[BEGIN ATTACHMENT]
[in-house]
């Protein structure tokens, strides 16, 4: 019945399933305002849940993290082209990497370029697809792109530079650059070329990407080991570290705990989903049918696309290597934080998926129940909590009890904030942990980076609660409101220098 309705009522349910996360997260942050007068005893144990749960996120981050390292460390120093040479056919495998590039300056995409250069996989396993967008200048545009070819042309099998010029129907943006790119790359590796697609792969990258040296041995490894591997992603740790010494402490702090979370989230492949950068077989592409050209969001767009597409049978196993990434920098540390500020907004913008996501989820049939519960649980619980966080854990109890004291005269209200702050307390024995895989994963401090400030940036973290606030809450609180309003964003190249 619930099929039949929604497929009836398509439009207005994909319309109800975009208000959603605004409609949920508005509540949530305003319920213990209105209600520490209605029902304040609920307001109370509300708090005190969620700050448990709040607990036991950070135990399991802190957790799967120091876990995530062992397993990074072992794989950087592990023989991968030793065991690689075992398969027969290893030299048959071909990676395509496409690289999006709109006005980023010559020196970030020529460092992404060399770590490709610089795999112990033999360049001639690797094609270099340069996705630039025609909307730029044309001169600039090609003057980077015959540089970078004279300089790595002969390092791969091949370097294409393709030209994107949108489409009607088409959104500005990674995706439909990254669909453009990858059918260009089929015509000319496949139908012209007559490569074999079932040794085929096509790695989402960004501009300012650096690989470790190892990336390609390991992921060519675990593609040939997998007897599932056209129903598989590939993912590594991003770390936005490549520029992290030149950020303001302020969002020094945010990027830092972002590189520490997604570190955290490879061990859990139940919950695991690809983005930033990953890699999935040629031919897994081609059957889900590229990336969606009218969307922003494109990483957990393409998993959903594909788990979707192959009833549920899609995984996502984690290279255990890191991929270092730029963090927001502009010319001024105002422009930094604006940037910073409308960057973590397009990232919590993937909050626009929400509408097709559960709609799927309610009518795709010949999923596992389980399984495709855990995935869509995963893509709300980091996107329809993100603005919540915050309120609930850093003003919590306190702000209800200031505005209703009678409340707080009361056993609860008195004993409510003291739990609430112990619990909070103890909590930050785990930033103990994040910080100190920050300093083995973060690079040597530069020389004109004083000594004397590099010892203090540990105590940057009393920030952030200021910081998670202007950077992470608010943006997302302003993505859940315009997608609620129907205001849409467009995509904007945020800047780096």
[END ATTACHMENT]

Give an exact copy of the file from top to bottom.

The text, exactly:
[in-house]
């Protein structure tokens, strides 16, 4: 019945399933305002849940993290082209990497370029697809792109530079650059070329990407080991570290705990989903049918696309290597934080998926129940909590009890904030942990980076609660409101220098 309705009522349910996360997260942050007068005893144990749960996120981050390292460390120093040479056919495998590039300056995409250069996989396993967008200048545009070819042309099998010029129907943006790119790359590796697609792969990258040296041995490894591997992603740790010494402490702090979370989230492949950068077989592409050209969001767009597409049978196993990434920098540390500020907004913008996501989820049939519960649980619980966080854990109890004291005269209200702050307390024995895989994963401090400030940036973290606030809450609180309003964003190249 619930099929039949929604497929009836398509439009207005994909319309109800975009208000959603605004409609949920508005509540949530305003319920213990209105209600520490209605029902304040609920307001109370509300708090005190969620700050448990709040607990036991950070135990399991802190957790799967120091876990995530062992397993990074072992794989950087592990023989991968030793065991690689075992398969027969290893030299048959071909990676395509496409690289999006709109006005980023010559020196970030020529460092992404060399770590490709610089795999112990033999360049001639690797094609270099340069996705630039025609909307730029044309001169600039090609003057980077015959540089970078004279300089790595002969390092791969091949370097294409393709030209994107949108489409009607088409959104500005990674995706439909990254669909453009990858059918260009089929015509000319496949139908012209007559490569074999079932040794085929096509790695989402960004501009300012650096690989470790190892990336390609390991992921060519675990593609040939997998007897599932056209129903598989590939993912590594991003770390936005490549520029992290030149950020303001302020969002020094945010990027830092972002590189520490997604570190955290490879061990859990139940919950695991690809983005930033990953890699999935040629031919897994081609059957889900590229990336969606009218969307922003494109990483957990393409998993959903594909788990979707192959009833549920899609995984996502984690290279255990890191991929270092730029963090927001502009010319001024105002422009930094604006940037910073409308960057973590397009990232919590993937909050626009929400509408097709559960709609799927309610009518795709010949999923596992389980399984495709855990995935869509995963893509709300980091996107329809993100603005919540915050309120609930850093003003919590306190702000209800200031505005209703009678409340707080009361056993609860008195004993409510003291739990609430112990619990909070103890909590930050785990930033103990994040910080100190920050300093083995973060690079040597530069020389004109004083000594004397590099010892203090540990105590940057009393920030952030200021910081998670202007950077992470608010943006997302302003993505859940315009997608609620129907205001849409467009995509904007945020800047780096």